This month, the Texas National Guard is moving into Dallas. They’ll be tearing down a series of abandoned homes and buildings that have known drug ties. While they’ve torn down a reported 1,200 structures in the state, this will be the first time they’ve brought the program to Dallas.
Forty-nine structures are being targeted, according to this Dallas Morning News report. Many of them were once family homes but have fallen into disrepair and are now known hot spots for squatters and addicts, according to the report.
The Guard seems to want to be clear that they are not just tearing down old houses, but that all of the structures have a history of drug use or sales. One, a former furniture store, closed down before being overrun by squatters and robbed of all its copper.
Another, likely with a similar story as many on the list of 49, is owned by a man who couldn’t afford to bring it up to code and couldn’t afford to have it tore down. For him, it’s a “win-win” situation.
The National Guard will come in, tear the structures down, and load up all the debris. Where there was once eyesores within the community, there will be a flat cleared lot. While it may make the communities look nicer, people should be cautious to think that clearing the structures will somehow reduce drug crimes.
Drug crimes are driven by demand. Drug demand is driven largely by addiction. And solving drug addiction is much more complex than tearing down a home.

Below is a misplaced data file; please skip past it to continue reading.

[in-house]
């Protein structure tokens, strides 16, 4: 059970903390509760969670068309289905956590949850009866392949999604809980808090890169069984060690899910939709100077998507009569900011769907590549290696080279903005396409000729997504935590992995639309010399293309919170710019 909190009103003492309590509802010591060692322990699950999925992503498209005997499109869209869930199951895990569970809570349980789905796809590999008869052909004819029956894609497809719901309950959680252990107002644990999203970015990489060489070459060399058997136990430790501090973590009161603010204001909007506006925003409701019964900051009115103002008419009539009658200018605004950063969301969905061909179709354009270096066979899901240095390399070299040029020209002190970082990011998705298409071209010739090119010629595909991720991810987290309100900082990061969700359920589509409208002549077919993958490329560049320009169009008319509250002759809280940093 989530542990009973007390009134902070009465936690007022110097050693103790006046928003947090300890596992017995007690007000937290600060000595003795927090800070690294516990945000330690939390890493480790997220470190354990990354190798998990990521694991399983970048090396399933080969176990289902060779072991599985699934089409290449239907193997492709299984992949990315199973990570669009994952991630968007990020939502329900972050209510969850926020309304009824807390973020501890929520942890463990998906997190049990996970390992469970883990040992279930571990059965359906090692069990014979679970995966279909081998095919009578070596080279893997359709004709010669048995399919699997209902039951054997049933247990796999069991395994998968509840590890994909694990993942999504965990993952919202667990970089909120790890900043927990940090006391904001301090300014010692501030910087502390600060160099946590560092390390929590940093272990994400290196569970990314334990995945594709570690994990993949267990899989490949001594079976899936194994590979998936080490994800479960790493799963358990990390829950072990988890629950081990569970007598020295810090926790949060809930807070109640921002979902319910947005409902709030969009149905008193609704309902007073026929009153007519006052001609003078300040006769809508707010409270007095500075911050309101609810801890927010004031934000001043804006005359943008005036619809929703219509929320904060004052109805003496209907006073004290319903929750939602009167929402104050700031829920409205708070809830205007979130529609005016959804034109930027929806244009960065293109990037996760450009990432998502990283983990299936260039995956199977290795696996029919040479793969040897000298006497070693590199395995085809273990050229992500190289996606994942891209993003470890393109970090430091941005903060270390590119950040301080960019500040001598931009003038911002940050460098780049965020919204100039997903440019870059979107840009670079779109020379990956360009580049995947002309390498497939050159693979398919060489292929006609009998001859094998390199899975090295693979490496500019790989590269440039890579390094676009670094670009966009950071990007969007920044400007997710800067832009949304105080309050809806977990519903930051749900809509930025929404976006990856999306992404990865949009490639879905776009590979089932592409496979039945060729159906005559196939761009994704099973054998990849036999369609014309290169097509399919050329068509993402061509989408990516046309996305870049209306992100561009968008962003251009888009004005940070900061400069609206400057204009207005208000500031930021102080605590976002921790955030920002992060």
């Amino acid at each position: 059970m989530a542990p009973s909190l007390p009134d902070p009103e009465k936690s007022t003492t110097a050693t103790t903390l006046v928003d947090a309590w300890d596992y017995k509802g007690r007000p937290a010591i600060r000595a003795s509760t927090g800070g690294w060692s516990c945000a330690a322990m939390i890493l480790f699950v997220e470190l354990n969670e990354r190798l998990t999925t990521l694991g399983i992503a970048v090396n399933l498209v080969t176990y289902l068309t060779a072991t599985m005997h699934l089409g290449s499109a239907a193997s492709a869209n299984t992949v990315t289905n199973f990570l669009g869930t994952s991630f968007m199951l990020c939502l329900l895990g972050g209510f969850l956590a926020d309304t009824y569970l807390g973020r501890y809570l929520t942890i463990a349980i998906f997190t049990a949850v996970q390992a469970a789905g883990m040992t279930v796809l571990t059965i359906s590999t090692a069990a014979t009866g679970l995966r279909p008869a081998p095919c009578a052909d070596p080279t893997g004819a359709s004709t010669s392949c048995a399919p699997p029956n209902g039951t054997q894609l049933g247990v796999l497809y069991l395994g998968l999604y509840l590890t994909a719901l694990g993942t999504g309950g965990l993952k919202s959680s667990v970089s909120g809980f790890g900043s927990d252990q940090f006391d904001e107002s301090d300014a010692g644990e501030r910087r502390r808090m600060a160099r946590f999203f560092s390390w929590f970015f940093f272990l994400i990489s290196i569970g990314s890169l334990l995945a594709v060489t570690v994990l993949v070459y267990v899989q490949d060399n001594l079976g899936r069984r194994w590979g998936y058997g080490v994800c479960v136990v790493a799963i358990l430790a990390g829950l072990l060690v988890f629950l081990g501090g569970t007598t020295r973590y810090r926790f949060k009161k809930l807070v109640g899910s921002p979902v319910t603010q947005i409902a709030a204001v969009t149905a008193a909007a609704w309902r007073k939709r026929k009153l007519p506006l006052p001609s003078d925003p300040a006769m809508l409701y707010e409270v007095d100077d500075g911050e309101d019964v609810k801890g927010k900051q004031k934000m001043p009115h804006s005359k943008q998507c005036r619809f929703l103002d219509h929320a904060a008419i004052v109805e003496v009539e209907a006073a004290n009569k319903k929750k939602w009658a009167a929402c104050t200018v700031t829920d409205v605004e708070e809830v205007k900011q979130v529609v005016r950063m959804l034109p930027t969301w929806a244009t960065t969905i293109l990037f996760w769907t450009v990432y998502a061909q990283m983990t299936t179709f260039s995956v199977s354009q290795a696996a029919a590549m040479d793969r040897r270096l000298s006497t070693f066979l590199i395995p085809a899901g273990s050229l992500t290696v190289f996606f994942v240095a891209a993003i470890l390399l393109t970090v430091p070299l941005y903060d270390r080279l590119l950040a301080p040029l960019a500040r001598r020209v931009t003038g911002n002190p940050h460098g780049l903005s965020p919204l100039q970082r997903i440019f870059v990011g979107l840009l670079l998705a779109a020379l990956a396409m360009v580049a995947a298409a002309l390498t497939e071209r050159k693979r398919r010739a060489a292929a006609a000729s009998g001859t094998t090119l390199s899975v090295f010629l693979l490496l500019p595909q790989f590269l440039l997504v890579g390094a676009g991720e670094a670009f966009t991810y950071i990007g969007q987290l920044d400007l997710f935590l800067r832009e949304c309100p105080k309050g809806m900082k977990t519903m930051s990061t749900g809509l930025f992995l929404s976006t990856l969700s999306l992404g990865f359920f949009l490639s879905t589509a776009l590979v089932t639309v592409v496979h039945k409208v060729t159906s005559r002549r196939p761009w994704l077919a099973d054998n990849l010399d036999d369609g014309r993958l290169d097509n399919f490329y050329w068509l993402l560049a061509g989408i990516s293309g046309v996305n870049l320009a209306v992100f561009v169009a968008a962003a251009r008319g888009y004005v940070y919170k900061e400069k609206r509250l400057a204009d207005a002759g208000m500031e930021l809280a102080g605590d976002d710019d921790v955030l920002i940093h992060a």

Within the criminal justice system, however, it seems that treatment and actual solutions to drug addiction often take a backseat to punishment. While this isn’t true in all jurisdictions, the same tough-on-crime approach is still used in many areas.
Sure, if you break a law you should be held accountable. But if you are addicted to drugs, who’s to say you won’t go right back out and do it again? Drug addiction makes people take actions they wouldn’t normally take.
If you are facing criminal charges as a result of a drug offense, you might recognize the fact that you need help. In Texas, if you live in a County with more than 200,000 people you will likely have access to a drug court.
While these courts don’t guarantee you won’t spend time in jail, they are more likely to give you the help you need. You may even qualify for a diversion program—avoiding a criminal record altogether.
If you are charged with possession of a controlled substance or even possession with intent to distribute, we may be able to help. Contact our offices today for more information and a free consultation on your case.